It’s the kind of stuff churches get away with all the time. Skirting employment rules because it’s all for Jesus and The World doesn’t understand.

It’s a charity after all.

But, with children… as I look back upon this experience… these rules probably help protect kids from some of the massive emotional confusion I experienced.

I believe in my heart that the AIO team are good people.

I also believe that good people can get blinded by a goal… where you become convinced it’s noble and worthy for the ends to justify the means.

I see this in front line activists in my political work. It’s the exact same energy.

And I would consider everyone who works at FOTF and AIO to essentially be frontline activists for their political/religious cause. These people are making sometimes very real life sacrifices for what they believe to be the most noble of causes. The kind of person attracted to that kind of work is deep down usually a profoundly noble person of integrity.

Good people can cause harm without meaning to cause harm.

Harm occurred in this process.

I’m not here to rake anybody over the coals… that is not the goal of this project.


We have to look at things as honestly as possible in life in order to fully appreciate the positive and negative effects of XYZ.

And part of my attempt here is to simply document the good and bad of it.

I am not the Judge, the Jury, or The Executioner.

I am simply here presenting evidence.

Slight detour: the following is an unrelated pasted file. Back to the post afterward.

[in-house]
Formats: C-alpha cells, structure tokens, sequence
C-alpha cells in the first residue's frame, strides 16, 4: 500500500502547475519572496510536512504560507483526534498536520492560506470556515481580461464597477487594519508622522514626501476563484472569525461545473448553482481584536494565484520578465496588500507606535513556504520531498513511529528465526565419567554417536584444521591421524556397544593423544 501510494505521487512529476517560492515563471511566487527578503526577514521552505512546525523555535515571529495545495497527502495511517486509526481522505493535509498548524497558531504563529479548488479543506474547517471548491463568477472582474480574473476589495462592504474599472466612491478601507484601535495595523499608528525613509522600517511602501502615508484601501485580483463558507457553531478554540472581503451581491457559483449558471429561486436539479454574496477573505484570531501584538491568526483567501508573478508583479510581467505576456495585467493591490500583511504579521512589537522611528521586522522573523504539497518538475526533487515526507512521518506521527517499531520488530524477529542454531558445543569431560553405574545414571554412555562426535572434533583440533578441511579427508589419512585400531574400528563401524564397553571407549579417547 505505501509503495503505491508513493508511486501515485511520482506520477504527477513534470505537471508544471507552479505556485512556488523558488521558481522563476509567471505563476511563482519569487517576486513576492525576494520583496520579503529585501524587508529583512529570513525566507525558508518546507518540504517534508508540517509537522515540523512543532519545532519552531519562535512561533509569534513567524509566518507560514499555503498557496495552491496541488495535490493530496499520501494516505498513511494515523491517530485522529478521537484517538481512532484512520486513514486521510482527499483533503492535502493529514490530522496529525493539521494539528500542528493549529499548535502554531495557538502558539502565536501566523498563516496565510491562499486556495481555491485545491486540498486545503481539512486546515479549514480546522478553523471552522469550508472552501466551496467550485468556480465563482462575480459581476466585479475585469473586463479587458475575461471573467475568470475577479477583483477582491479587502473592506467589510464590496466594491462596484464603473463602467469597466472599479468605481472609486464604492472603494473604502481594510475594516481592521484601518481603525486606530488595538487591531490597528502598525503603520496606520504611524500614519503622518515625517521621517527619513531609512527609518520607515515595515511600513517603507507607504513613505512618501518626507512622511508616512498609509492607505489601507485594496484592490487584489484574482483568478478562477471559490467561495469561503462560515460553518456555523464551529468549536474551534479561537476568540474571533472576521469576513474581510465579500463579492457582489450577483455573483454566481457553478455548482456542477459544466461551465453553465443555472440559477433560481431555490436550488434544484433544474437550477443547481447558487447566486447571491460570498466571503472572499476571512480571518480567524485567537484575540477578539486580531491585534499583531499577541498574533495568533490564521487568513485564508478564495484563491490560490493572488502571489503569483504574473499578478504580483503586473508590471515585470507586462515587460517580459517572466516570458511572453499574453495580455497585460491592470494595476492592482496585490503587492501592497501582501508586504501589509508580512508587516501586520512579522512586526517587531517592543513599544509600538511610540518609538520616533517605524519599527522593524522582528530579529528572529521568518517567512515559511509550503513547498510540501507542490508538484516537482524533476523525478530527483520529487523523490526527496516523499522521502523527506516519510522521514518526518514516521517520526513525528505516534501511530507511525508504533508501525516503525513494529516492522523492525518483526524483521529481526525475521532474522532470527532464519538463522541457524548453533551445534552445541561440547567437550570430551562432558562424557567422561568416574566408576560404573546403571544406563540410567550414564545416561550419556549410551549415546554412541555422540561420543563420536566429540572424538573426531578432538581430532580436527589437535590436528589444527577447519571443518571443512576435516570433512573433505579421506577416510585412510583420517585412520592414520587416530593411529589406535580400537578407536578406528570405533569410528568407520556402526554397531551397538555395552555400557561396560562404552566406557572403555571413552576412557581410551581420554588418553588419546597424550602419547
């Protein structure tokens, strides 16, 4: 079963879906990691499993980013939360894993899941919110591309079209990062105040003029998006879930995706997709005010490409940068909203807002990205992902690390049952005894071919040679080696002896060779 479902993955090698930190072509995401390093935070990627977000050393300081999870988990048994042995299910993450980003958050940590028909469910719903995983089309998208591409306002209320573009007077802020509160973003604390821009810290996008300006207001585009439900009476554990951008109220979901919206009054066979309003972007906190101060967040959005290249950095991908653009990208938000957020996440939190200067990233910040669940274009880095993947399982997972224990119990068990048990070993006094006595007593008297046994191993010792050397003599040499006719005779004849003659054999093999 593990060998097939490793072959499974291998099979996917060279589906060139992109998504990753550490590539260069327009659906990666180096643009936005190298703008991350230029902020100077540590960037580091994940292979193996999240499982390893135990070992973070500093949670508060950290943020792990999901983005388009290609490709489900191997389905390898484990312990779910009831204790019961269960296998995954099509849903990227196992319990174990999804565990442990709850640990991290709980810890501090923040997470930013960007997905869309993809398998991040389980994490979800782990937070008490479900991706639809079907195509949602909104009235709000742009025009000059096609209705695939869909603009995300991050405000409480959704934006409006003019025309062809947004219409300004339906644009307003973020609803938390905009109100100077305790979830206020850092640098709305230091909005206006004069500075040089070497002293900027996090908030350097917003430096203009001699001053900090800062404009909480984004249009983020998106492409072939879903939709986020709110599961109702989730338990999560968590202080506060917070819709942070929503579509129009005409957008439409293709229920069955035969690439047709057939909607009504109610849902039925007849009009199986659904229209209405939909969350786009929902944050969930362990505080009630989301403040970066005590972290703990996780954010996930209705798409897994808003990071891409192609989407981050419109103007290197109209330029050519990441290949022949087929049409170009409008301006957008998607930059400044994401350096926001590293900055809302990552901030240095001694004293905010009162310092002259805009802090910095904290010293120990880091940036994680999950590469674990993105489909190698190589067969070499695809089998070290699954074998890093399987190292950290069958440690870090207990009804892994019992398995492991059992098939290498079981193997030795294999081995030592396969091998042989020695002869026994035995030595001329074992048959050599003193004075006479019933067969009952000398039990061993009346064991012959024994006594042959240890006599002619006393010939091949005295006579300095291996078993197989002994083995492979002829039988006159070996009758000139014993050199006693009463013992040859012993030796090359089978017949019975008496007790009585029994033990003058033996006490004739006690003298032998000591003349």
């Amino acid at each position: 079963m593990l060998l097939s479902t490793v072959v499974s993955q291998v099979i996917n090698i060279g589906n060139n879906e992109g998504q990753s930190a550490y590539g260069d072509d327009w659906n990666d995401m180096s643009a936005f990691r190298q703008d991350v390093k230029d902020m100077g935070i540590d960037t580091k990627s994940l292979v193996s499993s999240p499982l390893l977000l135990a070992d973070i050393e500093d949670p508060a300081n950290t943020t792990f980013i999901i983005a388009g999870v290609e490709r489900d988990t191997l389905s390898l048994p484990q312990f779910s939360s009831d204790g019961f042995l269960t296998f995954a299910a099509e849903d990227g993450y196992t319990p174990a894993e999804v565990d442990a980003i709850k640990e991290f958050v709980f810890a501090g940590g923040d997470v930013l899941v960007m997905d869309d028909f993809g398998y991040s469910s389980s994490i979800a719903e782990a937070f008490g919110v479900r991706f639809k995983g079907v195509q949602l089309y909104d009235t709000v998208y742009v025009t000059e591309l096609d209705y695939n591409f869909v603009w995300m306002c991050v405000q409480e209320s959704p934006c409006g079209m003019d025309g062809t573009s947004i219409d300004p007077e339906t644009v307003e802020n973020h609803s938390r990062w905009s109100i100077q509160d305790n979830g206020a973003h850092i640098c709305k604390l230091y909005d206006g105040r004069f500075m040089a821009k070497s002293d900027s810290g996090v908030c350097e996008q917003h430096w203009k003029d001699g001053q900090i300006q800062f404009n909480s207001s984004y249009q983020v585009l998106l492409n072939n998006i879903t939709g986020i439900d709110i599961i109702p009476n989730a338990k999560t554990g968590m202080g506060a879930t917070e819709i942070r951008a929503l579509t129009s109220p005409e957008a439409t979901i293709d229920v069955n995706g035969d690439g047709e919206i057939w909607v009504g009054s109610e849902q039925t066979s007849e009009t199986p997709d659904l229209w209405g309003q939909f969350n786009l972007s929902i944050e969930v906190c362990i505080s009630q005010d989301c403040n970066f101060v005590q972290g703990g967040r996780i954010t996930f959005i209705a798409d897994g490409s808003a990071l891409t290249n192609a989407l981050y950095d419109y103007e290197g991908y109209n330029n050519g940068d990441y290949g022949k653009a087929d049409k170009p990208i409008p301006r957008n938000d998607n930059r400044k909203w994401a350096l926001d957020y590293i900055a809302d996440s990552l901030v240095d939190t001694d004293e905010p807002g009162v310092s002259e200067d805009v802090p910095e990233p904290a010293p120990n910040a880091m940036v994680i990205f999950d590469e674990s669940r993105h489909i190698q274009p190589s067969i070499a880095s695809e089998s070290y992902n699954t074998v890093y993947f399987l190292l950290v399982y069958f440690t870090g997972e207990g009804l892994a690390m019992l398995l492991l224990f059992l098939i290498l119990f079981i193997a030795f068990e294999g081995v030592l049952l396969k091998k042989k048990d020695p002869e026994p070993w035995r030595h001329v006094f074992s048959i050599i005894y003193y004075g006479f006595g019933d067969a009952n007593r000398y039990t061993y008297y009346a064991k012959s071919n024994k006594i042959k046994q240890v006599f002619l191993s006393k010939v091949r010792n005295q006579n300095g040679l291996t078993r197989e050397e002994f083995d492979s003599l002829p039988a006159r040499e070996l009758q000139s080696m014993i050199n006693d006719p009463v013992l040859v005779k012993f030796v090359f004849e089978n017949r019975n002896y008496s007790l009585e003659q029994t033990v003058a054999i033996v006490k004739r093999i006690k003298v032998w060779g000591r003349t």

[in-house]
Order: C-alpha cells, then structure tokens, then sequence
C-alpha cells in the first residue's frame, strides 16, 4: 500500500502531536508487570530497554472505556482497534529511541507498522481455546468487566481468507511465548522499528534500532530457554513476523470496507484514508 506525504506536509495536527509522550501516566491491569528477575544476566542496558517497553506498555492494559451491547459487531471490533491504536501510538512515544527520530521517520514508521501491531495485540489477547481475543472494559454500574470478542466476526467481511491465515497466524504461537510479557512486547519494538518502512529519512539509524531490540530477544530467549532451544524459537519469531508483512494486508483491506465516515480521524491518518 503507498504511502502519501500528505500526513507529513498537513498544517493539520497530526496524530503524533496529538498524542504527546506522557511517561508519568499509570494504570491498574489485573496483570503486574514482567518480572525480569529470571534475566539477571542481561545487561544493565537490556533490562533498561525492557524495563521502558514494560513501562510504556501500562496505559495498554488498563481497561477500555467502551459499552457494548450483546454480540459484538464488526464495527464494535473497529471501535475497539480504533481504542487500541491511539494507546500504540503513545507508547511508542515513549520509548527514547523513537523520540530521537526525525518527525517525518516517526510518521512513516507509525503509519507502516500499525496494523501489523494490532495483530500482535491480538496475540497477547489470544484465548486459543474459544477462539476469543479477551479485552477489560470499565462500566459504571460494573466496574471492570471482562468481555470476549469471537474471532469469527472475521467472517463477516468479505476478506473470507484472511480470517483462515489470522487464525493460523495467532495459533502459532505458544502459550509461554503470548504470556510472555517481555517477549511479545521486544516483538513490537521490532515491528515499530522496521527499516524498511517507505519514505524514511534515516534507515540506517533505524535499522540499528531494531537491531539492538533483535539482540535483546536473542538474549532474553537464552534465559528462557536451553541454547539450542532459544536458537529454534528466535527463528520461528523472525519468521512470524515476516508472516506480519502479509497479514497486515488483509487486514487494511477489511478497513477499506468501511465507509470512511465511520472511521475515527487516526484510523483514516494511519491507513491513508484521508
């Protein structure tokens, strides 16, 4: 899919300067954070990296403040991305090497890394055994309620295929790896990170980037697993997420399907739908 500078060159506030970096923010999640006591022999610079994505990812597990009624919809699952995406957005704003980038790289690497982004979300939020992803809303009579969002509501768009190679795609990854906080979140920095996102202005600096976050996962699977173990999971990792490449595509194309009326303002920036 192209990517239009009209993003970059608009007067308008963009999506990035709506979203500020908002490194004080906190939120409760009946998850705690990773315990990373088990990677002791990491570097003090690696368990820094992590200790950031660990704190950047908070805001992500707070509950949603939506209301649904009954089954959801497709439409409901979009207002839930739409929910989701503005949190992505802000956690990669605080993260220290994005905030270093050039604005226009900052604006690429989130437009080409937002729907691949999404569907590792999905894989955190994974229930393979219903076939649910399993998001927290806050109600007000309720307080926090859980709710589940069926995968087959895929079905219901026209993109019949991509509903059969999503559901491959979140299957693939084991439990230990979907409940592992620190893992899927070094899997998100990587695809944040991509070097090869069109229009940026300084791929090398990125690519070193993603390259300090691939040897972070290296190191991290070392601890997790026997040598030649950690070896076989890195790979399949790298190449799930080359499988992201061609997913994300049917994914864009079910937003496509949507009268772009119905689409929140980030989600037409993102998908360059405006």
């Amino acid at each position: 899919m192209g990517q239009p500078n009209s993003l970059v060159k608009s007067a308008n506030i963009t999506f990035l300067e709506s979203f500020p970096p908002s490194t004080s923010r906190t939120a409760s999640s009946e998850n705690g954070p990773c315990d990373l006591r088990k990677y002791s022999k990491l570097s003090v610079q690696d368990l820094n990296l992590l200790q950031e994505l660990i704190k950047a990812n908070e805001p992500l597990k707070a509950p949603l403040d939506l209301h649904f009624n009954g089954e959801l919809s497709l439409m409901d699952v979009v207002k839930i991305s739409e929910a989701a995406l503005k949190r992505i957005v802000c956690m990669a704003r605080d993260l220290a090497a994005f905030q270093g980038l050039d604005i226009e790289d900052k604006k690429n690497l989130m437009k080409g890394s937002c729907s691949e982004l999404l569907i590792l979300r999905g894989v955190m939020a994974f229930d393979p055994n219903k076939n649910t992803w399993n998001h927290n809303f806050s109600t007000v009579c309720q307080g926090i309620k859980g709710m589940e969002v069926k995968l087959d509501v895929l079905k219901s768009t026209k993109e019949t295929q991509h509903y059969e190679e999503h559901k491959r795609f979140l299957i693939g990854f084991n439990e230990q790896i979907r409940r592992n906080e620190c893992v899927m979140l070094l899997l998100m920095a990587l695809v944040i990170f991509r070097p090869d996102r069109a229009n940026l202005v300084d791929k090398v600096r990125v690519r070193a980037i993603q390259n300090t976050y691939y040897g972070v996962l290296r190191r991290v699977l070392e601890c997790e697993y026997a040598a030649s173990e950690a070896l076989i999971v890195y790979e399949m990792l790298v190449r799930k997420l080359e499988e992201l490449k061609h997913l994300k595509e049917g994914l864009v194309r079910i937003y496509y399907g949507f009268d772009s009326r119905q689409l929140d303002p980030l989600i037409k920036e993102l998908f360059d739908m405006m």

And trying to interpret my evidence as best as I can.

You the Reader are the Judge, Jury, and…

Adventures in Odyssey: Episode 152- The Meaning of Sacrifice

I have no memory of this episode about the Barclay’s deciding to not watch TV anymore.

This would be the second anti-TV episode I would do.

Adventures in Odyssey: Episode 154- Coming of Age

The title of this would cause much snickering in fan forums 15 years later.

This. Was. Not. A. Fun. Episode. To. Record.

It had been made clear to me in the meeting with ExecProdDad that an exit was imminent.

And that they hoped they could find a way to keep me around.

But, I knew the clock was ticking.

Focus called.

They want you again.

Drive to Pomona.

Thru the glass doors.

Past the Vice President picture next to the Book Store.

Up the giant stair case.

There’s a whole lot more pins in that giant map since the first time it was put up…

Through the doorway of the AIO wing.

I swear the person who usually greeted me had tear filled eyes that day.

It felt heavy when everyone encountered me.

It was so shitty.

I knew. This is it.

The long walk back to the studio.

Through the door locks.

I get handed the script.

Coming of Age.

This. is. it.


The. End. of. an. Era.

I have no idea how I got through the recording of that episode without bursting into tears.

I’m crying writing this 30 years later, fuck me.

154 episodes in 3 1/2 years.

I did… *checks list*… 42 of ’em.


That’s seems like an insignificant percentage if you think about how most TV shows are. Oh, a character was only in 1/4 of the episodes. Pssh.

But, AIO was always an ensemble structure. It’s about the town of… Odyssey. And so for any character to dominate that much bandwidth, was not an insignificant character. Let alone a kid character.

There were two child characters ridden to exhaustion.


And Lucy.

Jimmy and Lucy account for HALF the shows that were ever produced during our era.

I did a quarter of them.